Serpent Star

Serpent Star Brittle Star

Scientific name: Ophiura ophiura

The serpent star has long, flexible arms and typically measures 10-15 cm (4-6 inches) in diameter. It inhabits the northeastern Atlantic Ocean and North Sea and moves in a jerky, snake-like manner as it scavenges for food in sandy or muddy substrates.

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Basket Star

Basket Star Brittle Star

Scientific name: Gorgonocephalus eucnemis

The basket star is a brittle star with intricate, branching arms, which can extend up to 60 cm (about 24 inches) across. The arms resemble the snake-hair of a gorgon in Greek mythology, hence the species’ scientific name.

Found in cold Atlantic and Arctic waters, the species holds its arms out in currents to capture plankton.

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Blunt-Spined Brittle Star

Blunt-Spined Brittle Star
Photo:James St. John, CC BY 2.0, via Wikimedia Commons (cropped / resized by

Scientific name: Ophiocoma echinata

The blunt-spined brittle star is a brittle star with long, tapering arms that are covered in small spines. The species grows to around 25 cm (about 10 inches) in diameter (including the arms). It inhabits tropical oceans worldwide and is often found on coral reefs, where it preys on small invertebrates.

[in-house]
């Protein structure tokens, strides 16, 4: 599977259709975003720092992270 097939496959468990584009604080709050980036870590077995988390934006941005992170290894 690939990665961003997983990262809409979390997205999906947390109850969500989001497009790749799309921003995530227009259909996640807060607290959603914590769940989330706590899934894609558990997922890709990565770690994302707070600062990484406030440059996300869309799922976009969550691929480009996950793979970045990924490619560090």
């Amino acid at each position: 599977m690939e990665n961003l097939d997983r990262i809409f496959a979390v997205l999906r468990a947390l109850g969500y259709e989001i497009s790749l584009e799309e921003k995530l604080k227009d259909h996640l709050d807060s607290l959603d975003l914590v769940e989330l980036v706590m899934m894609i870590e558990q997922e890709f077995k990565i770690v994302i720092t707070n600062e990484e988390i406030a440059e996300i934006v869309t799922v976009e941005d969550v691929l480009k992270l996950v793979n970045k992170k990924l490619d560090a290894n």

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Examples Of Echinoderms: Sea Lilies And Feather Stars

Crinoids, also known as sea lilies or feather stars, are echinoderms belonging to the class Crinoidea. Characterized by their long, feathery arms that are used for filter feeding, crinoids resemble a flower, with a central body attached to a stalk in some species, particularly in juveniles. Adult crinoids are often free-swimming.

Like all echinoderms, crinoids have five-point radially-symmetrical bodies, but each of their five arms is often divided into many further arms.

Crinoids inhabit both shallow water and deep-sea environments. They are ancient creatures, dating back to the Ordovician period, over 485 million years ago.

Bennett's Bushy Feather Star

Bennetts Bushy Feather Star Crinoid Echinoderm

Scientific name: Oxycomanthus bennetti

Bennett's feather star is vibrantly-colored crinoid with up to 120 intricate arms. Found in Indo-Pacific reefs, the species – unlike many crinoids – is diurnal (active during the day), actively swimming or clinging to corals.

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Klunzinger's Feather Star

Kluzingers Feather Star Crinoid Echinoderm

Scientific name: Dichrometra palmata

Klunzinger's feather star is a crinoid found in shallow waters of the Indian Ocean and Western Pacific Ocean.

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Discover more invertebrates on this page: List Of Invertebrates

Discover different types of mollusks on this page: Mollusks Examples

You can find out more about crustaceans on this page: Crustaceans – The Ultimate Guide

You can see more ocean animals on this page: Ocean Animals List with Pictures & Facts